Many Happy Returns

cast of forbidden planet

Return to the Forbidden Planet

The New Alexandra Theatre


IT IS easy to imagine how the original Return to the Forbidden Planet production must have been when it first took to the stage back in the 80s.

The writer and director Bob Carlton took the premise of the film Forbidden Planet, which was loosely based on Shakespeare’s The Tempest, fuelled iprosperot with a load of popular songs and dialled in a whole lot more of Shakespeare’s orginal  text.

From its small beginnings the production went on to run in the West End for four years, picking up a series of coveted awards and the praise of audiences and critics across the world.

With this 2015, 25th Anniversary tour, directed by Carlton himself, you get to withness why it has been such a success as the production creates its own unique gravity field from the very first moment.

Jonathan Markwood as Prospero. Pictures: Nobby Clark

At first you might dismiss the tongue in cheek beginnings on what appears to be a Blue Peter made set, but gradually and by the end, you cannot help being pulled into the core of the production and on to your feet.

This is achieved mainly by the sheer brilliance of each of the multi-talented cast and the precision of their interaction with so many elements of the technical staging

The casting for the show must have been a nightmare. You may be able to find those that can, sing, or act, or play several instruments to a professional standard, or professionally work a stage in complex touring production, or the ability to deliver Shakespeare with any confidence or just be good with any degree of comic timing.

However to find people that can do it all at the same time, as this cast can, is the key to what impresses you most about this show. 

Instruments are continually being swapped over from cast members, hand held mics being moved or delivered to each cast member and never missing a cue. All this is happens while delivArielering the musical score live and telling the story of an intergalactic flight doomed to fight giant monsters created by the scientist Prospero.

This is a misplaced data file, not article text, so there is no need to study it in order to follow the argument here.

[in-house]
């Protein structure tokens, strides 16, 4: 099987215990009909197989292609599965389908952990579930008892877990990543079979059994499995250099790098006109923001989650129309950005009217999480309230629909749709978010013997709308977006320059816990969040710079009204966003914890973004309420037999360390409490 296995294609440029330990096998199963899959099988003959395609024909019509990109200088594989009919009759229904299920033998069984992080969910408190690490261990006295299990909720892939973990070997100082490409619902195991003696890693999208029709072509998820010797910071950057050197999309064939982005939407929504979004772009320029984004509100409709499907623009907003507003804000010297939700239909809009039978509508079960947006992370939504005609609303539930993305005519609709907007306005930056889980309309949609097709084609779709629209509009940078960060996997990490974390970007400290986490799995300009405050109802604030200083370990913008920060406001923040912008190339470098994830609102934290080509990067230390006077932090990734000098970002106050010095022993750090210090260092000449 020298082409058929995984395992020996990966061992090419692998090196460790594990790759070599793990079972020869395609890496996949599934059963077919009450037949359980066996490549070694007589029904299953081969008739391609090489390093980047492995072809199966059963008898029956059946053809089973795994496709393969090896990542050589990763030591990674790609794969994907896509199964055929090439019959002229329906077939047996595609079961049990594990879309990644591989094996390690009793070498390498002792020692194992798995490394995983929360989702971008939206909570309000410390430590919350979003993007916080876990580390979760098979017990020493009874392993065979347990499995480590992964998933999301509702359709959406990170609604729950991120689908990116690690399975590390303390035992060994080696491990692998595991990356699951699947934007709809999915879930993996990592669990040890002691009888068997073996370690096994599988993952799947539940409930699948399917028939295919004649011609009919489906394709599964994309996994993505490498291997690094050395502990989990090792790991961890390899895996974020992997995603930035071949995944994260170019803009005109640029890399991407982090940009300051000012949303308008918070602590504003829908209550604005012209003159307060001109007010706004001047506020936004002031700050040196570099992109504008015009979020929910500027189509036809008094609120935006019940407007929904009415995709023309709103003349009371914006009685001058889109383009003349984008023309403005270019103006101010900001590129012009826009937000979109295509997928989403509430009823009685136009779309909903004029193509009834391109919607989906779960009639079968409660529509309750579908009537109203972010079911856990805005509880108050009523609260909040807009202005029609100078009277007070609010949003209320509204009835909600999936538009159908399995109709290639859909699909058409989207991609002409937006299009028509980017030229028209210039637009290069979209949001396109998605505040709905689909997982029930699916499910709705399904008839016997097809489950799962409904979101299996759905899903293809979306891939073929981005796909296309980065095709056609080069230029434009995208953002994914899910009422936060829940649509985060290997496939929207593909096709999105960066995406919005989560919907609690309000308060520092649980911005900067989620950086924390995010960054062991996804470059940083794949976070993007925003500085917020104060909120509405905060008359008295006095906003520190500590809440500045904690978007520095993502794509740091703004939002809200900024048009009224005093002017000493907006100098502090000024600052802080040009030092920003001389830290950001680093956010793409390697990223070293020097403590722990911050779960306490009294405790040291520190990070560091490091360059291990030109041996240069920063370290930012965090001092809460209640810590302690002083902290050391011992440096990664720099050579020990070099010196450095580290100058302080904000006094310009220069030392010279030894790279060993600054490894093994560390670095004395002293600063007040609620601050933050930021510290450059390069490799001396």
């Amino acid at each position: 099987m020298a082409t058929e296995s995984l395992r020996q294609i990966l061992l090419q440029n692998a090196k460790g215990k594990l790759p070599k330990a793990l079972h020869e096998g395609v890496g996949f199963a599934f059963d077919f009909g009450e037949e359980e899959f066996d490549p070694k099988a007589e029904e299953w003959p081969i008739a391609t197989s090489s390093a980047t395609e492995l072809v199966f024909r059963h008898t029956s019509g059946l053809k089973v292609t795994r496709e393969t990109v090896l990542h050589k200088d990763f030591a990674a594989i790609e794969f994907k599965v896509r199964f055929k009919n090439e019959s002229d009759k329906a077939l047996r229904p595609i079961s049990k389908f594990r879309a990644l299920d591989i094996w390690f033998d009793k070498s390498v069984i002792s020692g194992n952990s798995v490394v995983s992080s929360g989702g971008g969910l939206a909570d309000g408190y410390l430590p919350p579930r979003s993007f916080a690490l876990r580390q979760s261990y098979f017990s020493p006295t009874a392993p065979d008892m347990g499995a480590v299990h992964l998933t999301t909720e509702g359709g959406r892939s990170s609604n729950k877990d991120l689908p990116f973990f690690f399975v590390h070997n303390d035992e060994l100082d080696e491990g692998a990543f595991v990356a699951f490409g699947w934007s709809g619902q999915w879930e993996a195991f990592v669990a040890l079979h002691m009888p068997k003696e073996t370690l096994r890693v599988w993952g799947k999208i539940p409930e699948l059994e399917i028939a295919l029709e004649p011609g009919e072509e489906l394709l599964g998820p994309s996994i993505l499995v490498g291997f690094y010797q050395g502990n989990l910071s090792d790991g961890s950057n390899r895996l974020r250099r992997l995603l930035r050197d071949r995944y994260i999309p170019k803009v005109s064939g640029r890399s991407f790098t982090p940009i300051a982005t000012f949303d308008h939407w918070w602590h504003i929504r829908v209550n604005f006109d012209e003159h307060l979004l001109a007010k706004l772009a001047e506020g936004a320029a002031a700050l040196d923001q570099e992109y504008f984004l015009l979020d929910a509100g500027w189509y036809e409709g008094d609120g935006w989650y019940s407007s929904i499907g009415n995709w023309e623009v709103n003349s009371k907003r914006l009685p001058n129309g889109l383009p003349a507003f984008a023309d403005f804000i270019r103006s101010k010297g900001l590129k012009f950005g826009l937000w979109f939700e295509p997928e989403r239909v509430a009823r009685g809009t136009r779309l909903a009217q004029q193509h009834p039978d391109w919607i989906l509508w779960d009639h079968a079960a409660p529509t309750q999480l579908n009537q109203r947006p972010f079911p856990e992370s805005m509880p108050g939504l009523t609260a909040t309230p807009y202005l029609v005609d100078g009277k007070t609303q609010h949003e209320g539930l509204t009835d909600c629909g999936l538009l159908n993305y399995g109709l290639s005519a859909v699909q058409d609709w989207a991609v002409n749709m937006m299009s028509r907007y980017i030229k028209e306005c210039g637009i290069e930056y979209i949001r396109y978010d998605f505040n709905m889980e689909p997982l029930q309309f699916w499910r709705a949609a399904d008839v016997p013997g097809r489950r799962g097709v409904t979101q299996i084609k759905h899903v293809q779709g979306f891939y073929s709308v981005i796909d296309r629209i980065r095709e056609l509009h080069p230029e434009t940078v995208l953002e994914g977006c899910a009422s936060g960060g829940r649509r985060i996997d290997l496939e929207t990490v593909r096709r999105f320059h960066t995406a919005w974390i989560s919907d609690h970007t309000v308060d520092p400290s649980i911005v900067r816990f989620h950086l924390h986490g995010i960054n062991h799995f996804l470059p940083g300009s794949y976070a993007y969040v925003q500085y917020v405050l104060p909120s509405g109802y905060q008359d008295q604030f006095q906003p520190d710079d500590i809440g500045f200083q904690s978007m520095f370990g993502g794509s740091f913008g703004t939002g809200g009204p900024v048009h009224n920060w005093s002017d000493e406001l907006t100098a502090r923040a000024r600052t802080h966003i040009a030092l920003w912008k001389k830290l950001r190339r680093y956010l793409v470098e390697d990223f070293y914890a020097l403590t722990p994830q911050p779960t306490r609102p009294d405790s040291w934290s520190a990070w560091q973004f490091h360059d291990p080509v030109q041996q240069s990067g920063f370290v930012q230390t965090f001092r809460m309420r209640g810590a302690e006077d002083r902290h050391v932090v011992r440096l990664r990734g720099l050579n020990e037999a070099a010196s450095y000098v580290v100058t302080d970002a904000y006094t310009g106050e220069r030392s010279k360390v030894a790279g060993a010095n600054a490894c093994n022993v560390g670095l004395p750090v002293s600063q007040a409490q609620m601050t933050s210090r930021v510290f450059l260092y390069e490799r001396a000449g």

Amongst the retro mayhem Jonathan Markwood as Prospero injects the full weight of an RSC production with his great voice and statesman like performance.

The interplay between Prosepro, his former wife, the spaceship’s science officer played Christine Holman, together with her sax, and their young teen daughter Miranda Sarah Scowen, who only manages to play Trumpet, Percussion and sing, conjure some of the best Shakespearean moments.

At the top of the multi talent list is Mark Newnham who plays Cookie a character who begins seemingly in a support role vying Miranda’s love.

Hot stuff from Joseph Mann as the Robot Ariel,

Over the course of the show though and literally through his musicianship and a series of blistering rock guitar solos and great voice he moves more into a central role.

Ably matched is Steve Simmonds as Bosun on Bass Electric Guitar. Drums and trumpet, effortlessly flowing between each whilst delivering his lines.

Sean Needham as the Captain also has similar multi-tasking abilities and even Joseph Mann as the Robot Ariel, trapped in his suit for the entire show, managed to pick up a guitar and rock out with the crew in the finale.

Return to Forbidden may not be the best musical ever written but it wears you down into thinking it is by the sheer talent of the combined cast. To 31-01-15

Jeff Grant



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